Moving Plants to a New Home

moving plants to a new home

Moving can be a stressful time for anyone. Between decluttering your house and coordinating the move from your old house to your new home, there are a lot of things on your mind. Chances are, most everything from inside your old house will make the move to your new home.

But what about your plants? Whether it’s your potted indoor plants or your prized flower garden, you may want to bring the plants to your new home. But just like humans get stressed out with moving, did you know it’s possible for your plants to get stressed during a move? 

Plants, just like other fragile items, require a certain method for packing and moving. The method will vary for an indoor houseplant or outdoor plants. But there are similarities.


Preparation for Moving Plants

If you are moving across state lines, the first thing you have to do is make sure the plant you intend to bring is allowed in the state, Spare Foot reports. Certain kinds of plants can be an invasive species to a region, and the state may be trying to control the population. The United States Department of Agriculture has a feature on their website that shows you any restrictions on what plants can enter a particular state.

Next, figure out which plants you can feasibly remove from the yard. Summer is typically the most popular time to move homes, but it’s also the hardest on plants. Taking extra precautions if you’re moving in the summer.

Typically, once your house goes under contract with a potential buyer, no changes can be made to the outside of your home. says this includes the removal of plants. Keep that in mind when planning your move.

If you plan on using a moving company, check with them and make sure they’re allowed to move plants. Moving plants is always risky because of the high chance they’ll die during a move, and many companies won’t risk it. If they do allow plants to be part of the move, make sure your plants — both indoor and outdoor — are the last items loaded onto the truck. This will let them be the first things unloaded when you get your new home and, in the case of outdoor plants, they’ll be planted and acclimated to their new home faster.

Some shipping companies will allow you to ship plants across the country, HGTV notes. However, be aware that should anything happen to your plants during the shipping process, the shipping companies won’t be held responsible.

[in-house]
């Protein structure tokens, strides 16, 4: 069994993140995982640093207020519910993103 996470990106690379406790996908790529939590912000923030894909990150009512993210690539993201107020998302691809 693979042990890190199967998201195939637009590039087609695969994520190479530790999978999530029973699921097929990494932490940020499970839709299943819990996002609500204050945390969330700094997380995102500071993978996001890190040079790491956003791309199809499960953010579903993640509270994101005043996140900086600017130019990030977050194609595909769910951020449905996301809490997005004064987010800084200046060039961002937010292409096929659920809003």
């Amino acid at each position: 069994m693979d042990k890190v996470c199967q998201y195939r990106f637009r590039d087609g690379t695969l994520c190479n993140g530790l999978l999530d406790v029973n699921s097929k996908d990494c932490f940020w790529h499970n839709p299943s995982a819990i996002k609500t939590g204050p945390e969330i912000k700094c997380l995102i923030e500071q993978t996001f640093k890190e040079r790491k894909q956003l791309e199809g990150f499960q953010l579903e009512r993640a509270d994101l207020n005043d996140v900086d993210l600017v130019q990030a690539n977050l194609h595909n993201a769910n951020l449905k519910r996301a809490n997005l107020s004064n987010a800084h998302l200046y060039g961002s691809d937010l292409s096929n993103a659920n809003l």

Moving Indoor Potted Plants

Avoid moving potted plants in a ceramic or decorative bowl. Those are more prone to breaking. Should they break during the move, the potting soil will be all over your car, adding to your stress.

Once you have a suitable pot for transporting your plants and you’re moving across town, just put the plant in an empty moving box, line the inside of the box with newspaper to give the plant some cushioning in the box. The plant is then ready to move to your new home.

If you’re moving a taller house plant, pack the plant with sphagnum moss at the top, then wrap it in plastic and tie it off to prevent any spillage in your vehicle.

Moving longer distances is a little trickier. The packaging of the plant is still the same, but it’s even more imperative that the plant is in a pot that’s sturdy enough since you’ll be traveling a farther distance. When it comes to the actual move, treat your plant as if it were a pet. Give your plants lots of water, make sure the temperature doesn’t change drastically, leave your windows open when you aren’t in the car, and take your plants into a hotel if you’re staying overnight somewhere. That will help increase the plant’s likelihood of surviving the move.


Moving Outdoor Plants

Moving your outdoor plants presents more complications than moving indoor plants, but it is possible. Just start the preparations well in advance, not the night before. 

The week leading up to your move, water your plants generously. Always water at night to give the plants a higher chance of absorbing the water without the sun drying them out. Water them again the morning of the move.

Trim any dead leaves and stems from your flowers so your plants can direct their energy to preserve parts of the healthy parts. If you aren’t already in the habit of doing this, it’s a good one to form.

To dig up your plants, use a trowel to dig a wide circle around the base. Digging a wide circle cuts down on the likelihood of accidentally cutting the roots. When you pull the plant out, keep as much soil on the roots as possible and immediately cover the base in a damp burlap sack or place in a pot with soil. If you’re moving a short distance, you won’t need to re-water them during the move. However, if you need to make stops during a long-distance move, water your plants frequently and take them into the hotel with you.

When you get to your new house, unload and replant the plants immediately. Water them frequently. Avoid exposing the roots to direct sunlight. Roots exposed to sunlight can dry them out quicker, and they’ll die sooner.


Helping Your Plants Thrive in Their New Environment

Take some time to understand the climate where you’re moving. If you’re driving a short distance, chances are the climate isn’t going to be different and your plants will be fine. Learn about the environment you’re moving to and the types of plants that thrive there. In some situation, you may decide a certain plant just isn’t up to the challenge of a drastic change in climate. If you’re moving from a dry climate to a cooler climate, you might say good-bye to your cactii. Plants are somewhat durable and can adapt to small changes, but it takes lots of prep on your part to help your plants with the transition.

Moving can be stressful, but don’t let your plants feel the same stress. Following the tips can help ensure your plants will thrive in their new environment, and you’ll be able to enjoy the beauty of your garden and indoor plants for years to come.


PHOTO: Pixabay / CC0 Public Domain